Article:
18. hello MM,

    i am a big fan of your blog and the one thing that i like about it is that it is not littered with advertising. it presents an honest-to-goodness opinion about food. i hate food blogs that are filled with advertising spaces which take half the space of the blog instead of the blog subject itself.

    congratulations for being true to yourself. you truly inspire us new foodies out there who are starting our own food blog as well. may God bless you and your family.

  19. Shooting off on a tangent– the rant was effective because it was crafted with organized thought, was well-phrased, and provided sufficient documentation. Nevermind the rabble-rousing rants of other blogs which provide a quick haha in one’s long day; I think your intelligent audience appreciated that you gave voice to a common frustration. Sometimes I think it’s not the fervor that’s lacking in us, but the eloquence and the fluency to bleed color and breathe life into the passions that beat within. And you, MM, have creative juices flowing madly every which way; and we truly adore you for it.

  20. “That new media had different rules. Excuse me for wondering how technology would change the concept of right or wrong…”
    A thousand “AMENS” to this, MM. How could it? Never!

    Also, one can just imagine how organizations and their ad agencies should rack their brains to respond to that thought provoking article in Newsweek dated June 13, 2005 entitled, “The end of Ads?” Did it ever occur to them that the reason why MM has a large following because aside from the good quality of content, his blog has no ads? It’s like watching tv without the ads…heaven!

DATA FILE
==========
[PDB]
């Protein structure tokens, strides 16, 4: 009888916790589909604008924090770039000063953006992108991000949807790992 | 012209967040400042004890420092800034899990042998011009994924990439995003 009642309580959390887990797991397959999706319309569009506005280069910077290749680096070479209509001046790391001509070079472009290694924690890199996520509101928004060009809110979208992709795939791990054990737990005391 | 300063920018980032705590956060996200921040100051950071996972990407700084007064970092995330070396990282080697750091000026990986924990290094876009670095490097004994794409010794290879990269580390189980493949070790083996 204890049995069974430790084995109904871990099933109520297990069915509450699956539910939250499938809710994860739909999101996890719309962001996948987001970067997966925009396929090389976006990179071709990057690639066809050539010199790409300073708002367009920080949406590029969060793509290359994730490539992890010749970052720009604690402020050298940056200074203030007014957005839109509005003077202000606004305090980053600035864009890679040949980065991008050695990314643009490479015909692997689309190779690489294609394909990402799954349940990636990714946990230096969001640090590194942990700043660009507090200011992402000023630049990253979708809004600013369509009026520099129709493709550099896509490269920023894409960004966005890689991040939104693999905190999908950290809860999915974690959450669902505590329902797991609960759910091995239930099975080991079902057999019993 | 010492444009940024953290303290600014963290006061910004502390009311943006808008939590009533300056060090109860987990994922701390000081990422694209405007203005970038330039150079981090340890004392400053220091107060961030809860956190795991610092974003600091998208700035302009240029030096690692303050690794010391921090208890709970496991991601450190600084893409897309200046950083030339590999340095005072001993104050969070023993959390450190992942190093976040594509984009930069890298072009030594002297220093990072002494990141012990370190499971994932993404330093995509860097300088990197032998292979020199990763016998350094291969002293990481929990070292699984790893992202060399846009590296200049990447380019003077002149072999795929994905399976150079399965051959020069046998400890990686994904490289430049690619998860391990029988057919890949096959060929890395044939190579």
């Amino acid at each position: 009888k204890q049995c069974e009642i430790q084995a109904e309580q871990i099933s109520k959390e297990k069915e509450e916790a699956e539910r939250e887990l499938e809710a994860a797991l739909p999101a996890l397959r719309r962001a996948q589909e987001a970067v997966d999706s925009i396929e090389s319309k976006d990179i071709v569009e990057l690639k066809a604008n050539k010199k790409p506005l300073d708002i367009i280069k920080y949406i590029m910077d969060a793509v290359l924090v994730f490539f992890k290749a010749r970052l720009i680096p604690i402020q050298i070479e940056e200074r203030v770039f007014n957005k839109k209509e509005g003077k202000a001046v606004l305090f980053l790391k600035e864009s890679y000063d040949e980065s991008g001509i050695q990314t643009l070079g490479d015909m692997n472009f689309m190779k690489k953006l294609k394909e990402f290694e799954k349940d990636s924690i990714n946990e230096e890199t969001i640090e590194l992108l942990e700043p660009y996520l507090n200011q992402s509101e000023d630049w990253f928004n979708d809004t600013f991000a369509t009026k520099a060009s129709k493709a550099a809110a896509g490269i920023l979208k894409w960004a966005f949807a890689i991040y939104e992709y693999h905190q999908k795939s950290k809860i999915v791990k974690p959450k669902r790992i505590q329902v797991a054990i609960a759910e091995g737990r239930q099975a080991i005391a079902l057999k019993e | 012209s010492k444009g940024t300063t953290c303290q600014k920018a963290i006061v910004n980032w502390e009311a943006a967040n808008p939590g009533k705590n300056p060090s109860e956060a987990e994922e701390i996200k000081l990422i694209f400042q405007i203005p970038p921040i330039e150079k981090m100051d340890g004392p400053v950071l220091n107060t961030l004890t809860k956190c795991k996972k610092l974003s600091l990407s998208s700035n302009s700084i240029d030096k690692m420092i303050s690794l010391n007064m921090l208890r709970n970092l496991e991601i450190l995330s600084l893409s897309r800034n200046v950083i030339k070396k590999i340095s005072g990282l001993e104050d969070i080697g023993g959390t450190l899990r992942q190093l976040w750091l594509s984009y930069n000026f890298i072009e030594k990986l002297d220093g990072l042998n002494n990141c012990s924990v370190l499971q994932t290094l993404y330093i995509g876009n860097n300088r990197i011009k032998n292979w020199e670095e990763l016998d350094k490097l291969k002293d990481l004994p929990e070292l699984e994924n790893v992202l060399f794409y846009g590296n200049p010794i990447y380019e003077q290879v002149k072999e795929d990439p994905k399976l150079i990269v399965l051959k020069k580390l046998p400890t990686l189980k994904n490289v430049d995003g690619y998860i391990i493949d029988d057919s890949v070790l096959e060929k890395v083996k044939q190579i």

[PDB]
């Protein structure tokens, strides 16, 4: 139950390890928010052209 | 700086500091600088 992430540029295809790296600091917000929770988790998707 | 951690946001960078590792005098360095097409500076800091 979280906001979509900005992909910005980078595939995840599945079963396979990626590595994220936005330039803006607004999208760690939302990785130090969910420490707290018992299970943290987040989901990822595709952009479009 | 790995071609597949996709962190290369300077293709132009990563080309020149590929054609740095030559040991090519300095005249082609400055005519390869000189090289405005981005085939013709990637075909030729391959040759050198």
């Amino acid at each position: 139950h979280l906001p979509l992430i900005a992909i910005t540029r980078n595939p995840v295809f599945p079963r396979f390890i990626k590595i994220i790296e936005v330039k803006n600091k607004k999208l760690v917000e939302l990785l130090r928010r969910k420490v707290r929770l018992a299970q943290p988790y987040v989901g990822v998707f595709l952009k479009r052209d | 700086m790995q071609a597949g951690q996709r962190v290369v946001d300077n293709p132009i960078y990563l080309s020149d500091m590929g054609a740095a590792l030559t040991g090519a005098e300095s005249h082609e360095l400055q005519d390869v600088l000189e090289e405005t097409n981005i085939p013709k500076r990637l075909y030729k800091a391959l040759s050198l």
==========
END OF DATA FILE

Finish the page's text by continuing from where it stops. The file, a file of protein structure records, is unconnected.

21. thank you for making a very strong stand on this issue, and speaking out. it’s when people like you do this that us readers remain confident in the blogs that we read.

  22. I was late to learn about this issue due to my spotty dsl connection lately

    paid advertisements, common to mainstream media, is now the norm, not the exception. I still read some of them but taken with a grain of salt. Misleading many people indeed still unaware of the “normal” advertising world. Not all media people are like that though. There are still true journalists out there making a difference against unethical writers.

    Photography also has that problem. Photojournalists sticking with a strict no photo manipulation against some photographers using photoshop on models to achieve perfect pictures or food photographers taking pictures of fake food that looks so diffrent from the real food served to customers. again, taken with a grain of salt

    I adhere to no paid reviews policy on my blog, but I rely on Adsense and banners to earn a little on the side. I need money to travel :P

    I’m one of those bloggers always ranting about those payola-ridden lifestyle shows on tv and print media, now i see them on blogs :(